Police will not launch a criminal investigation into BBC journalist Martin Bashir’s Panorama interview with Princess Diana.
The decision comes after the Metropolitan Police assessed the Lord Dyson report into the 1995 documentary, which saw the journalist do a sit-down with the royal.
Scotland Yard had already said in March it would not launch a criminal investigation into the interview, but added that it had since assessed the contents of the Dyson report, published two months later.
In a statement on Wednesday, the force said: “In March 2021, the Metropolitan Police Service determined it was not appropriate to begin a criminal investigation into allegations of unlawful activity in connection with a documentary broadcast in 1995.
“Following the publication of Lord Dyson’s report in May, specialist detectives assessed its contents and looked carefully at the law – once again obtaining independent legal advice from Treasury Counsel as well as consulting the Crown Prosecution Service.
“As a result, the MPS has not identified evidence of activity that constituted a criminal offence and will therefore be taking no further action.”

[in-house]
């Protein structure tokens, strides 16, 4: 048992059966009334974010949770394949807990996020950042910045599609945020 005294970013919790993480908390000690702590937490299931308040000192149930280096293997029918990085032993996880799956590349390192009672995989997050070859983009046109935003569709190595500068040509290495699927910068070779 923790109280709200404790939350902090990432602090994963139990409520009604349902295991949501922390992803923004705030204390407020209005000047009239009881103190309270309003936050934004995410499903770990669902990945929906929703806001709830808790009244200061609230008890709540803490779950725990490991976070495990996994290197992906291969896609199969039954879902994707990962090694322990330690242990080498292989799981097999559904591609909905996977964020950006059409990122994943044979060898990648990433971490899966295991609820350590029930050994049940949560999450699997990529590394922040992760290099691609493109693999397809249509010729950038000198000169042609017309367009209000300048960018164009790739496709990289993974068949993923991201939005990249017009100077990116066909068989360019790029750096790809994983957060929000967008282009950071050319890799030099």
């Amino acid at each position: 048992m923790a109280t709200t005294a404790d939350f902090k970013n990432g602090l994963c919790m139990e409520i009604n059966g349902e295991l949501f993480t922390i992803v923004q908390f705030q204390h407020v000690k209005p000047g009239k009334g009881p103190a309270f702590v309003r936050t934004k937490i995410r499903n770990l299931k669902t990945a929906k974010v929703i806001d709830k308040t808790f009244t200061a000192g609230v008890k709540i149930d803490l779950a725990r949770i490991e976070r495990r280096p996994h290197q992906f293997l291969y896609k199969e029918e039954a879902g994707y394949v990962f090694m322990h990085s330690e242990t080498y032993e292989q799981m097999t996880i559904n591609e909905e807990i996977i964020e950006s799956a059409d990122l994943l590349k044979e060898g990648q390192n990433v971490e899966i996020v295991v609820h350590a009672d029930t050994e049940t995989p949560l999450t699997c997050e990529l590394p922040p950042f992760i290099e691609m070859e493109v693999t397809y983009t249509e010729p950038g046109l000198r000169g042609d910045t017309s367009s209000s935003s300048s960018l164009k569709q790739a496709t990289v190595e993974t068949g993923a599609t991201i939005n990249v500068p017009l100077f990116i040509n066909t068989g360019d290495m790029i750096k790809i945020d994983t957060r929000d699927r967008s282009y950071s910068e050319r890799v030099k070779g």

In a 127-page report, Dyson forensically detailed the BBC‘s internal investigation and the cover-up that meant the fact Bashir had faked documents, while trying to secure the interview, had been hidden from the outside world.
The report also concluded the journalist breached rules by mocking up fake bank statements and showing them to Diana‘s brother, Earl Spencer, to gain access to the princess.
The inquiry said that by covering up Mr Bashir’s behaviour, the corporation “fell short of high standards of integrity and transparency”.
Both the Duke of Cambridge and the Duke of Sussex issued strongly worded statements following the publication of the report.
William and Harry condemned the BBC for its treatment of their mother, saying the interview fuelled her “fear, paranoia and isolation” and a wider “culture of exploitation and unethical practices ultimately took her life”.
Former BBC director-general Lord Tony Hall later said he was “deeply sorry” for the “hurt” caused by the interview scandal, but denied there had been a “BBC cover-up”.
The corporation has also since apologised to the whistleblower graphic designer Matt Wiessler who tried to expose Mr Bashir’s methods.
The BBC and Mr Bashir have both apologised, and the corporation has written apologies to Diana’s sons Prince William and Prince Harry, as well as Prince Charles, and Diana’s brother Earl Spencer.